/Life Expectancy Falling for Americans Without a Bachelor’s Degree

Life Expectancy Falling for Americans Without a Bachelor’s Degree

American adults with a bachelor’s degree live longer than those without one, according to a new study by researchers at the University of Southern California and Princeton University.

American mortality rates declined for nearly a century until the late 1990s. That decline has continued for more educated Americans but has reversed for American adults without a college degree.

“The United States has this increasingly sharp societal division between people who have a college degree and those who don’t,” Angus Deaton, an economics professor at USC, senior scholar at Princeton and co-author of the study, said in a statement. “If you don’t have a four-year degree, not only have your wages been falling for 50 years, but our study shows your adult life expectancy is also decreasing.”

People with some college education have longer life expectancies than people with only a high school diploma, but the gap is much wider between people with and without a four-year degree. By 2018, 25-year-old American adults with a bachelor’s degree could expect to live another 48.2 years out of a possible 50, compared with 45.1 years for adults without a college degree.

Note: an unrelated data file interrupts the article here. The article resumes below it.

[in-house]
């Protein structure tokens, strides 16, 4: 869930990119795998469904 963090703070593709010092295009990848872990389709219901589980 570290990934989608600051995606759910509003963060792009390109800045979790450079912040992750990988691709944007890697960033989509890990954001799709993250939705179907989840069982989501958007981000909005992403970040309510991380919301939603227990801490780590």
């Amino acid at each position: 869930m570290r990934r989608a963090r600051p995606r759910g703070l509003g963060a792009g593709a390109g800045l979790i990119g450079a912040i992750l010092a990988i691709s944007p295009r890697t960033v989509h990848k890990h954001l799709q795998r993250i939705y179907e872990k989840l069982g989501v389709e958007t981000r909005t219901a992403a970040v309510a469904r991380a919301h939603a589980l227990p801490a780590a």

Today, a college degree is a better indicator of life expectancy than race. By 2018, the life expectancy of Black Americans with a bachelor’s degree was closer to that of white Americans with a college degree than to Black Americans without one, according to the study. In the past, Black Americans with a college degree had a lower life expectancy than white Americans without a college degree.

The study examines death certificates from the National Vital Statistical System, which includes 48.9 million death records from people aged 25 to 84 who died between 1990 and 2018. The data include age, sex, race, ethnicity, education and year of death. The study does not include any deaths from the COVID-19 pandemic.

The study appears in the Proceedings of the National Academy of Sciences.

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Read more: insidehighered.com

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